I recommend breaking it down into four to eight categories at most. It gets to be too much to manage beyond that.

Why not start with one popular blog page. For example, let’s look at our former customer Footankle.com. You could write a post talking about avoiding heel spurs from running. You then create a downloadable offer specific to that topic or category.

In turn, your opt-in rate will grow. It’s almost like you’re giving as close to the perfect offer as possible for each individual visitor. This is based on what people are interested in and the pages they’re visiting.

Conclusion

Alignment is a necessity for any type of conversion rate you’re looking to grow, from email opt-ins to shopping cart abandonment. By understanding what your audience wants, you can target them at just the right time, in the right way. This will lead to more opt-ins and more sales.

To review:

  • Alignment means bringing together the needs of someone arriving to a landing page with a specific, targeted offer that often results in more lead conversions.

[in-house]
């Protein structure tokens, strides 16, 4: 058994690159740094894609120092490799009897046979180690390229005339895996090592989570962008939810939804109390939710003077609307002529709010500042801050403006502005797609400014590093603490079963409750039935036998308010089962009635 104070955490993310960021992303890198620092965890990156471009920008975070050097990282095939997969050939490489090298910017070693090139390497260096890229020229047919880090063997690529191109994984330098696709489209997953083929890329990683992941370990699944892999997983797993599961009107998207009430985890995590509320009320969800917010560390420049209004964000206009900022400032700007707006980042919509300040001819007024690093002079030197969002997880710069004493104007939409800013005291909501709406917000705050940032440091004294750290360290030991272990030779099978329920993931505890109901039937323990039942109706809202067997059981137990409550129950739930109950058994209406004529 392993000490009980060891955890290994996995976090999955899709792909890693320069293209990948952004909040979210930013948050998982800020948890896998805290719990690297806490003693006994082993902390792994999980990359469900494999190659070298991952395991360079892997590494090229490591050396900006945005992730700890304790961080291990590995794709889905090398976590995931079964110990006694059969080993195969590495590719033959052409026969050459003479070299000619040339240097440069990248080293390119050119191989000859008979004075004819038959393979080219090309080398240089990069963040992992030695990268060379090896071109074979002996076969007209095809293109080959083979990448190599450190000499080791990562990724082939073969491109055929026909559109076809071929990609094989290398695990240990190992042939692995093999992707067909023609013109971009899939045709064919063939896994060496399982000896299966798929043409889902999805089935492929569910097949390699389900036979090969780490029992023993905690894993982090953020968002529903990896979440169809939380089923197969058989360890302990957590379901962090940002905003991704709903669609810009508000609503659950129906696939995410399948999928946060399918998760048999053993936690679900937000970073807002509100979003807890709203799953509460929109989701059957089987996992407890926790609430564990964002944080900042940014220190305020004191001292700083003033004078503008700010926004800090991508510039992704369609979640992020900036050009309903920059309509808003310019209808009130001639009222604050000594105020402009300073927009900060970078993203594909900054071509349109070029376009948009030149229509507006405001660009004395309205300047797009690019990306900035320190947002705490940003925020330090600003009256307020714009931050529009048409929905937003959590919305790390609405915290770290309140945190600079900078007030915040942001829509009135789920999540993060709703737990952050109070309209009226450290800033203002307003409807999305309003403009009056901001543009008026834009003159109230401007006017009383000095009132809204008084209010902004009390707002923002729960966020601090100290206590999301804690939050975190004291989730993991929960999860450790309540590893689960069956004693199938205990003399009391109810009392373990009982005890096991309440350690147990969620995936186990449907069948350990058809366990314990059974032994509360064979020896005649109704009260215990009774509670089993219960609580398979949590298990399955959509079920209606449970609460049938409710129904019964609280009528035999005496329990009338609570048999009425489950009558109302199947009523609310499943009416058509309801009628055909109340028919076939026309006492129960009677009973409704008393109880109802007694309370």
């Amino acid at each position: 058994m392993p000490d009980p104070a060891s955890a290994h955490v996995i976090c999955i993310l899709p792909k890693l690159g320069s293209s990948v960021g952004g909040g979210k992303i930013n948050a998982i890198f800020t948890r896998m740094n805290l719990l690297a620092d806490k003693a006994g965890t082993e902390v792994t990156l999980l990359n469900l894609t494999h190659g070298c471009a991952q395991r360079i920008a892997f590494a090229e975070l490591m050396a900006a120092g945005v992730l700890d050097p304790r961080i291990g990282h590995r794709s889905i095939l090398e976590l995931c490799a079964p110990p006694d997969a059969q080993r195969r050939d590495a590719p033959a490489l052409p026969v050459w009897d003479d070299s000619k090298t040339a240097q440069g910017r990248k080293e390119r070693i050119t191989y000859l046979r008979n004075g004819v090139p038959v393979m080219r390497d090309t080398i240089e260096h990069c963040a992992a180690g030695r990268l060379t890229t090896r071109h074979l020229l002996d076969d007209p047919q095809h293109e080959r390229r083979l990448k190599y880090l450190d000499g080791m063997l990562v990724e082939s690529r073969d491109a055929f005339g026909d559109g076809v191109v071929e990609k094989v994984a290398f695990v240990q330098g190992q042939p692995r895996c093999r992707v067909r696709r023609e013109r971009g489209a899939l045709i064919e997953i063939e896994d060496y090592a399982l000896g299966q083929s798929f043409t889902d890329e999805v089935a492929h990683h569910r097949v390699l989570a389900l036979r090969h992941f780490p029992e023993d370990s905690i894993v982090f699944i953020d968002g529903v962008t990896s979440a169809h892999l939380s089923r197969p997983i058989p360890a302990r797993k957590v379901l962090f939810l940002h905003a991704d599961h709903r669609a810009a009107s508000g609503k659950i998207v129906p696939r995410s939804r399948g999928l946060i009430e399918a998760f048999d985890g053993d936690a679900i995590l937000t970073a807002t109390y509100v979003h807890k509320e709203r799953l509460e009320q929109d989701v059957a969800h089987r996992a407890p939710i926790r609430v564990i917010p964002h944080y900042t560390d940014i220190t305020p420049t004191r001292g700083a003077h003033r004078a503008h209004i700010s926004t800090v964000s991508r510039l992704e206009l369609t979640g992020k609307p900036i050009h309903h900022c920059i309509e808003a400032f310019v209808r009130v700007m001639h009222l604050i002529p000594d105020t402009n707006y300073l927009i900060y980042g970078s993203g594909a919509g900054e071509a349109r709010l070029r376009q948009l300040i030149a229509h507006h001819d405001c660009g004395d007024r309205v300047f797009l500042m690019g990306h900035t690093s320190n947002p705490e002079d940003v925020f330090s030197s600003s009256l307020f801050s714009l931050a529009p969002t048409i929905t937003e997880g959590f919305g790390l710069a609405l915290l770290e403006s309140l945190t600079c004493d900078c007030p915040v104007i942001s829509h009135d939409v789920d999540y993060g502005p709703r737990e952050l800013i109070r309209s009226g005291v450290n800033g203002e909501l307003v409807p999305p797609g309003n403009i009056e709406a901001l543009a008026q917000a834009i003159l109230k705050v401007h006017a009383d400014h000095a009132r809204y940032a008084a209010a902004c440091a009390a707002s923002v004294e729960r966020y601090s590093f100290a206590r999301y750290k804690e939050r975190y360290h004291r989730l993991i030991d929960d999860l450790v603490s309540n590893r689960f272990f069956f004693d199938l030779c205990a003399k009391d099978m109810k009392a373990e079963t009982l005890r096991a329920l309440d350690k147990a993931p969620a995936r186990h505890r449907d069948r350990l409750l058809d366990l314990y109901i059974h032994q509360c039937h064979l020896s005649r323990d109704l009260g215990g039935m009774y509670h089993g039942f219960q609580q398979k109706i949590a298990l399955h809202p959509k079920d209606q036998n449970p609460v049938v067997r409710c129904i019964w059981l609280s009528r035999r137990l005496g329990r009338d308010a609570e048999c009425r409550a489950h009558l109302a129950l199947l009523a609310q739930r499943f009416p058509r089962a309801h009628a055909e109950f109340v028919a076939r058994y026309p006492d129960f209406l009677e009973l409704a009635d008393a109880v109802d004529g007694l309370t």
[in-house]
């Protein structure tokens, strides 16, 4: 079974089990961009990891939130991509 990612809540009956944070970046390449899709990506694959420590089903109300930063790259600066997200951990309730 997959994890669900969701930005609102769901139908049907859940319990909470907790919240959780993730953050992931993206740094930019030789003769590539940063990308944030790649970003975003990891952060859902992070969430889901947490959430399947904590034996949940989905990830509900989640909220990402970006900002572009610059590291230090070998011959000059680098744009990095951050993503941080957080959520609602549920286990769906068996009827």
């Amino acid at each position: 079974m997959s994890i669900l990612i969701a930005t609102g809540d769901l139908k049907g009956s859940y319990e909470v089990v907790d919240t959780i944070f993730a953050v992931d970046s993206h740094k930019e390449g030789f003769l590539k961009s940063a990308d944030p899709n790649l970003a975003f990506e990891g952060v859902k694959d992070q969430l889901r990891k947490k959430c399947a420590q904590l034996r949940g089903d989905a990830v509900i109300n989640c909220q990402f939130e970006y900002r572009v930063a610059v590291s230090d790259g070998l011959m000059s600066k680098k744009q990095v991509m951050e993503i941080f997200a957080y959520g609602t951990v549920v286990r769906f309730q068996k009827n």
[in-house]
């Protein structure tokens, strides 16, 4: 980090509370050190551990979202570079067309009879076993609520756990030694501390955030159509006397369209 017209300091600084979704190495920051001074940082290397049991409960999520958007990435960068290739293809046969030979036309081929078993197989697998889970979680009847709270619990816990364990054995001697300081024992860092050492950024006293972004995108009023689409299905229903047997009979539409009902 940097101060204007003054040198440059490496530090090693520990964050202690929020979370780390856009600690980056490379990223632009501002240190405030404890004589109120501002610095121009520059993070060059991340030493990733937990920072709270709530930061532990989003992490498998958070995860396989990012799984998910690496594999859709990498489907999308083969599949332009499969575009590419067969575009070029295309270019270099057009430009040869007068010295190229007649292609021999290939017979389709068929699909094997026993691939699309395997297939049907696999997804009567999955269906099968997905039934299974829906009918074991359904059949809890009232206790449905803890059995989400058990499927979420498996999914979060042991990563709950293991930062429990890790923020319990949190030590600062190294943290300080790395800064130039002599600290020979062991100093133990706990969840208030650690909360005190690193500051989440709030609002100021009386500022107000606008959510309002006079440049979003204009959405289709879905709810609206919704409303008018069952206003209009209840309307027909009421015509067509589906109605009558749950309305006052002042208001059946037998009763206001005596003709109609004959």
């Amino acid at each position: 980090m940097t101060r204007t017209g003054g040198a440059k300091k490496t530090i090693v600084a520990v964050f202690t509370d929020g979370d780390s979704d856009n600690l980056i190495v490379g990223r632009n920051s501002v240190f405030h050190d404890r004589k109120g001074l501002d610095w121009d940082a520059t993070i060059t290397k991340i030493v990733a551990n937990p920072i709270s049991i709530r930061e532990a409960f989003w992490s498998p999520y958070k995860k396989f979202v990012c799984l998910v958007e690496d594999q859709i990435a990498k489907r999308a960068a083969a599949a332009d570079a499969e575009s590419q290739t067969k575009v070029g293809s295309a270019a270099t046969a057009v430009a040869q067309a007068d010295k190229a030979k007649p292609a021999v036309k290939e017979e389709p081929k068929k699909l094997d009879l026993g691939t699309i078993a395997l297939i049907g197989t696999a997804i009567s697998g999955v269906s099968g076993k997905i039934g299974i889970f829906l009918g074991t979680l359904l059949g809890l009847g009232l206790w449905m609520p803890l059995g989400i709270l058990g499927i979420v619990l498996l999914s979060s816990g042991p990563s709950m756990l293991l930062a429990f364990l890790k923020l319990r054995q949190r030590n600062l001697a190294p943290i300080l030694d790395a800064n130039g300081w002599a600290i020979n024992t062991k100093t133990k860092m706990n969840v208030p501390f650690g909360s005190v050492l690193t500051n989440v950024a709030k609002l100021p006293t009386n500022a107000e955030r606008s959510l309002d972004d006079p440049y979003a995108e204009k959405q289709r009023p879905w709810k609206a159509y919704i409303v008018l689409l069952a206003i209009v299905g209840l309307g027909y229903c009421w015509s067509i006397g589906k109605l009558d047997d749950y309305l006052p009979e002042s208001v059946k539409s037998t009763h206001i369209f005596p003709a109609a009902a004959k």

• It may take some experimentation and testing before you get your alignment offers just right. Survey your visitors and A/B test different ideas.
  • Use analytics to track results to see if your opt-in offers are attracting more leads and conversions.

Does the idea of alignment deepen your understanding of how to grow your funnel conversion rate? If you’ve applied the strategy, did it pay off like it did for some of the companies mentioned in the above case studies? Let me know in a comment below.

Keep Hustlin’, Stay Focused,

—Matt